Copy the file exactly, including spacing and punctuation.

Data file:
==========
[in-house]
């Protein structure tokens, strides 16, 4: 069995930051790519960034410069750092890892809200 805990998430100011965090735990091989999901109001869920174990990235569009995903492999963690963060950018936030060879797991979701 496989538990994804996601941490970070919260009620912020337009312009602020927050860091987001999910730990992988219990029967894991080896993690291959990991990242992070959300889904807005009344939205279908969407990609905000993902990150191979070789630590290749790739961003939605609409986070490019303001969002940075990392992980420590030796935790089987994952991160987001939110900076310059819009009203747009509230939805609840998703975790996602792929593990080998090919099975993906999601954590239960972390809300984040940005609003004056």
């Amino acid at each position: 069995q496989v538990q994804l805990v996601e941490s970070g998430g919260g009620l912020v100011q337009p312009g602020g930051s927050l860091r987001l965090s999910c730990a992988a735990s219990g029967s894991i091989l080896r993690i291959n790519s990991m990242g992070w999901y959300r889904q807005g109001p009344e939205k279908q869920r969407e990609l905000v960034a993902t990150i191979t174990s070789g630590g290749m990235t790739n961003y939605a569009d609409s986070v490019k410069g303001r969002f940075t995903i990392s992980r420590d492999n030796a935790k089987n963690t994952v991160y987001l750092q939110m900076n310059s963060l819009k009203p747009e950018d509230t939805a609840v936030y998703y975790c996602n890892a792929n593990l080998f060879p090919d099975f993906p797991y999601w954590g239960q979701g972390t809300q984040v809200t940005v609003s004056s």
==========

[in-house]
């Protein structure tokens, strides 16, 4: 069995930051790519960034410069750092890892809200 805990998430100011965090735990091989999901109001869920174990990235569009995903492999963690963060950018936030060879797991979701 496989538990994804996601941490970070919260009620912020337009312009602020927050860091987001999910730990992988219990029967894991080896993690291959990991990242992070959300889904807005009344939205279908969407990609905000993902990150191979070789630590290749790739961003939605609409986070490019303001969002940075990392992980420590030796935790089987994952991160987001939110900076310059819009009203747009509230939805609840998703975790996602792929593990080998090919099975993906999601954590239960972390809300984040940005609003004056």
């Amino acid at each position: 069995q496989v538990q994804l805990v996601e941490s970070g998430g919260g009620l912020v100011q337009p312009g602020g930051s927050l860091r987001l965090s999910c730990a992988a735990s219990g029967s894991i091989l080896r993690i291959n790519s990991m990242g992070w999901y959300r889904q807005g109001p009344e939205k279908q869920r969407e990609l905000v960034a993902t990150i191979t174990s070789g630590g290749m990235t790739n961003y939605a569009d609409s986070v490019k410069g303001r969002f940075t995903i990392s992980r420590d492999n030796a935790k089987n963690t994952v991160y987001l750092q939110m900076n310059s963060l819009k009203p747009e950018d509230t939805a609840v936030y998703y975790c996602n890892a792929n593990l080998f060879p090919d099975f993906p797991y999601w954590g239960q979701g972390t809300q984040v809200t940005v609003s004056s």